The depicted apparatus can be used in two different modes.

In step mode, the mask table MT is kept essentially stationary, and an entire mask image is projected at once (i.e. a single “flash”) onto a target portion C. The substrate table WT is then shifted in the x and/or y directions so that a different target portion C can be irradiated by the beam PB; and

In scan mode, essentially the same scenario applies, except that a given target portion C is not exposed in a single “flash”.Instead, the mask table MT is movable in a given direction (the so-called “scan direction”, e.g. the y direction) with a speed v, so that the beam PB is caused to scan over a mask image; concurrently, the substrate table WT is simultaneously moved in the same or opposite direction at a speed V=Mv, in which M is the magnification of the lens PL (typically, M= or ⅕). In this manner, a relatively large target portion C can be exposed, without having to compromise on resolution.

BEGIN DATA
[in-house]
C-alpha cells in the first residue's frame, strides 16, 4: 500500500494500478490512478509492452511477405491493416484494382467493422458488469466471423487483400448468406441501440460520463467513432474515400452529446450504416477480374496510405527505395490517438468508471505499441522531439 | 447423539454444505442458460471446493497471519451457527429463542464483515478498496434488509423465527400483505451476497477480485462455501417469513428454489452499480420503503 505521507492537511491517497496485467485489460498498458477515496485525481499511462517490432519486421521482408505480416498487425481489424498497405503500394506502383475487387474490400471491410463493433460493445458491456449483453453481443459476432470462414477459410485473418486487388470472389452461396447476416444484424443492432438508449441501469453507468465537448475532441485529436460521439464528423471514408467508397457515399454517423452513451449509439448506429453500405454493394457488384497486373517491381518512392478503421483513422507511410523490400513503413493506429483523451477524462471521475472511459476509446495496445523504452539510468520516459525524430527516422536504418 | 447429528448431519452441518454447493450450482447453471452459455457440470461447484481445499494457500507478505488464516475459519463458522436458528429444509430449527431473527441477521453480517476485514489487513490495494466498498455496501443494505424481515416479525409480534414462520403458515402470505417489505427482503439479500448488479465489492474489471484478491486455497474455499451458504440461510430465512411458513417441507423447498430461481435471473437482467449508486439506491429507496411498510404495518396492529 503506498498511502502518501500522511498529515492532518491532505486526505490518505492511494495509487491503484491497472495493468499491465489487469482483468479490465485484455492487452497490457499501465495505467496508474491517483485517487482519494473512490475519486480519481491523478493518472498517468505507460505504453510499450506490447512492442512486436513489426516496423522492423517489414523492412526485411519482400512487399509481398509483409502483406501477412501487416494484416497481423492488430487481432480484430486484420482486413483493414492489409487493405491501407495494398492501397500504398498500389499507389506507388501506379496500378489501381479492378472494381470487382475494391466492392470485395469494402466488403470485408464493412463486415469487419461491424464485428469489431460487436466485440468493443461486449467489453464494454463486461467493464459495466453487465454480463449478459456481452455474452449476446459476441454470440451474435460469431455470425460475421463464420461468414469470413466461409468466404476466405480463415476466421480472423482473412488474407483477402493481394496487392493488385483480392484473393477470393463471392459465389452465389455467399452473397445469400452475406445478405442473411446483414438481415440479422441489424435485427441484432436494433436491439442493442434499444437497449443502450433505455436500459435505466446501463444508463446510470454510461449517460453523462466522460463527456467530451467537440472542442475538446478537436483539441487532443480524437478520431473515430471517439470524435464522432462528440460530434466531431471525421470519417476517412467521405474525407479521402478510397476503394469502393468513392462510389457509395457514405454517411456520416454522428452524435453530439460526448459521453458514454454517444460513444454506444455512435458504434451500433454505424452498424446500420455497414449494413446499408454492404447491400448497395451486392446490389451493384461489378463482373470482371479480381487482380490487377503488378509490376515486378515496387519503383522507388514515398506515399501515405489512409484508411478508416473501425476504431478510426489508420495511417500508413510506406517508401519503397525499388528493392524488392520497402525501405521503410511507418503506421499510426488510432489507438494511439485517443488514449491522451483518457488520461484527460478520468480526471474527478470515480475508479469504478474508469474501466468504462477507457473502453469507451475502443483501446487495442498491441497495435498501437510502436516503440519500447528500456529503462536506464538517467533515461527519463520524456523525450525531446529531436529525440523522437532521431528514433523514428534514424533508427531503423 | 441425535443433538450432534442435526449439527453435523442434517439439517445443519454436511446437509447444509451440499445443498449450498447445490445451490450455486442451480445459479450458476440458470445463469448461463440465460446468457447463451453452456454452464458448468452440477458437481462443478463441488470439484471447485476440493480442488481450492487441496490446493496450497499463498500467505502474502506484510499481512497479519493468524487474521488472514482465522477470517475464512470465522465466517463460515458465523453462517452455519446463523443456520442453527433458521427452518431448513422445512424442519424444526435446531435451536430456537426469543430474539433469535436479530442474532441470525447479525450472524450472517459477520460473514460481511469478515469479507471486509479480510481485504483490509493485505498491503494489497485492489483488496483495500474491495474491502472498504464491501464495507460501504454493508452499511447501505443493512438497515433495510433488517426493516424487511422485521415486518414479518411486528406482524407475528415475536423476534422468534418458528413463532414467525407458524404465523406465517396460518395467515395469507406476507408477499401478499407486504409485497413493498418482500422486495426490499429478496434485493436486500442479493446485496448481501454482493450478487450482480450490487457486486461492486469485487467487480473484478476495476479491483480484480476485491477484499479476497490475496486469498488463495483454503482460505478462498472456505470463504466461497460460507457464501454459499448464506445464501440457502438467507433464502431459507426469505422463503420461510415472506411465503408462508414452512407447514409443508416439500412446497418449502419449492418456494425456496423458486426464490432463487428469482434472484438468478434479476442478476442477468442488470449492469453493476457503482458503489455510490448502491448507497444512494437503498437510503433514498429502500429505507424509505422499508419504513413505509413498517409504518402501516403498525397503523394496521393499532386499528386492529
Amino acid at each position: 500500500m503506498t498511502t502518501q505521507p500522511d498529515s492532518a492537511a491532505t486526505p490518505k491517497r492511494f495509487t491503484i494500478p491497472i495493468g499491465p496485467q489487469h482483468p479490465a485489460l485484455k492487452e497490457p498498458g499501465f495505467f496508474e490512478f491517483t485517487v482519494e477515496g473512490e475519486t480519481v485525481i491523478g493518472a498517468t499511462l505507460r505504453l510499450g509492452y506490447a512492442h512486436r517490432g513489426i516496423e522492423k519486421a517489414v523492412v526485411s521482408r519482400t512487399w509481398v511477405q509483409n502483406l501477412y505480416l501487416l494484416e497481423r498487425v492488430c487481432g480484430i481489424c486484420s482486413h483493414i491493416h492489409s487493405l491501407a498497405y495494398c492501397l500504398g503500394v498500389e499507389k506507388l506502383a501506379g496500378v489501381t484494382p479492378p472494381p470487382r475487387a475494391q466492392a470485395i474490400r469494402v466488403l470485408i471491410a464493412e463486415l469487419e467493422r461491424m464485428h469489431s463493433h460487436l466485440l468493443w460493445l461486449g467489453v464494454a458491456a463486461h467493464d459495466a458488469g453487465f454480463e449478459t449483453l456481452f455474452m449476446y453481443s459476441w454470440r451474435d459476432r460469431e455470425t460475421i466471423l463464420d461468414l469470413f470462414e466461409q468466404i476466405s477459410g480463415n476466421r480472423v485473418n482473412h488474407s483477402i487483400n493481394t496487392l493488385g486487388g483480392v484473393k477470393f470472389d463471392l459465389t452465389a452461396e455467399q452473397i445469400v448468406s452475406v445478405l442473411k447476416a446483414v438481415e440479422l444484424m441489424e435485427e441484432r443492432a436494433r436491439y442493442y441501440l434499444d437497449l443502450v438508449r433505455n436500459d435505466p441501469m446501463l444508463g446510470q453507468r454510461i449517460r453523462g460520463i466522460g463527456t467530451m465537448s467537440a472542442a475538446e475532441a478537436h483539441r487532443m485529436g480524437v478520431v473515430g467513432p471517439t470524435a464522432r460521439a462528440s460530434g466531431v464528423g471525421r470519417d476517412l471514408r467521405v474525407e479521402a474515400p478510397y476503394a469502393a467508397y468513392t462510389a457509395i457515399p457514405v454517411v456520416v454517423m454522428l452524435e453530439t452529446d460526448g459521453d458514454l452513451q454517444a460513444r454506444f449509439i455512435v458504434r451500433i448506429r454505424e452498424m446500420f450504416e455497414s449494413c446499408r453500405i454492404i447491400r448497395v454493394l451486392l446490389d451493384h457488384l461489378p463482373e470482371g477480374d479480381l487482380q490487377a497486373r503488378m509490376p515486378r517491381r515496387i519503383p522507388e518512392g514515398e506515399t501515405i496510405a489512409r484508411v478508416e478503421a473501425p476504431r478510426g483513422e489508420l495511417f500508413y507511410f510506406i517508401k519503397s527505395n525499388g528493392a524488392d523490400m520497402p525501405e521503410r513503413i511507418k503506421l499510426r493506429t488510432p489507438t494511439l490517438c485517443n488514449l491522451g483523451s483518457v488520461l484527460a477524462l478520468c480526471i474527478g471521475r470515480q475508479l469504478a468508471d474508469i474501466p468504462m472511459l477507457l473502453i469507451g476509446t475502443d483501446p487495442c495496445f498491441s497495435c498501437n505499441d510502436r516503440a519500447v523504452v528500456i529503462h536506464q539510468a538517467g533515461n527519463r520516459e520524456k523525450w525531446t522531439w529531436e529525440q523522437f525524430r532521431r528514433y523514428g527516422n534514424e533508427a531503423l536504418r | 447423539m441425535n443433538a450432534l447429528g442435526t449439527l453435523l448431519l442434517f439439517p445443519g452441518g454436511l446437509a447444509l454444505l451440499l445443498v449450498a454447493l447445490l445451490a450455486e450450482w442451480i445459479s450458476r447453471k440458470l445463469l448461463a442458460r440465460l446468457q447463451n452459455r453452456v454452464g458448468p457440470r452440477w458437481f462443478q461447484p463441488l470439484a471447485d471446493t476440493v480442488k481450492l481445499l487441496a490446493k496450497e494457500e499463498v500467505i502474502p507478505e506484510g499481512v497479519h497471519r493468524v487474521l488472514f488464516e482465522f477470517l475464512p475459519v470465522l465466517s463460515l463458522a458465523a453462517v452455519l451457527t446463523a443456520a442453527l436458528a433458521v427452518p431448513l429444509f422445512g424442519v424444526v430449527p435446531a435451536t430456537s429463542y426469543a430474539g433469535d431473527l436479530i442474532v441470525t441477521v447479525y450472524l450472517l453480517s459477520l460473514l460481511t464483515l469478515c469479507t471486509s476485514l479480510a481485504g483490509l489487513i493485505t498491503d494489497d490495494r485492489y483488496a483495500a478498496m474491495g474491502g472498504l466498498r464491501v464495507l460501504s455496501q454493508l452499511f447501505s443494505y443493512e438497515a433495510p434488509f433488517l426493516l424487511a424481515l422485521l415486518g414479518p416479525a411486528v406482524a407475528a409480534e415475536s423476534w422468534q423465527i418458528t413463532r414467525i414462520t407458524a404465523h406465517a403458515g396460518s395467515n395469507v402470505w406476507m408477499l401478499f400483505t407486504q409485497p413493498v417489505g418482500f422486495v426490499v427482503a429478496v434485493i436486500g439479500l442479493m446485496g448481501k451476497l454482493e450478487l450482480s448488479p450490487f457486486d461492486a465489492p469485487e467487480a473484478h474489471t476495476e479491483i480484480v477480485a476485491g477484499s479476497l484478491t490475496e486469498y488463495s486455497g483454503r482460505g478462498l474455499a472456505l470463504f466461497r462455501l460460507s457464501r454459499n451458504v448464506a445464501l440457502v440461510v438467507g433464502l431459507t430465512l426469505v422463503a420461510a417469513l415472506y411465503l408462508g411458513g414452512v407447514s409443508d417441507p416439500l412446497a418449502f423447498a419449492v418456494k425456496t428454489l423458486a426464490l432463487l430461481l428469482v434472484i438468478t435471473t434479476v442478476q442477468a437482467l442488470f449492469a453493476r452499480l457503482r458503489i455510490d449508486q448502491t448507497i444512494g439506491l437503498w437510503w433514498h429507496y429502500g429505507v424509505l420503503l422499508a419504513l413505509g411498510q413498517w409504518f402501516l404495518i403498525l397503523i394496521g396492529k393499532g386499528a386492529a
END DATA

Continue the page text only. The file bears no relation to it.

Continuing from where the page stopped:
FIG. 7 shows part of a substrate W that is divided in rectangular dies or target portions C. The Figure clearly shows that target portions C on the edge of the substrate W are only partially on the substrate W. Exposing these target portions C will cause exposure energy falling on the object table WT or on the positioning structure or the interferometric displacement measuring structure, e.g. the measurement mirrors, heating up these parts.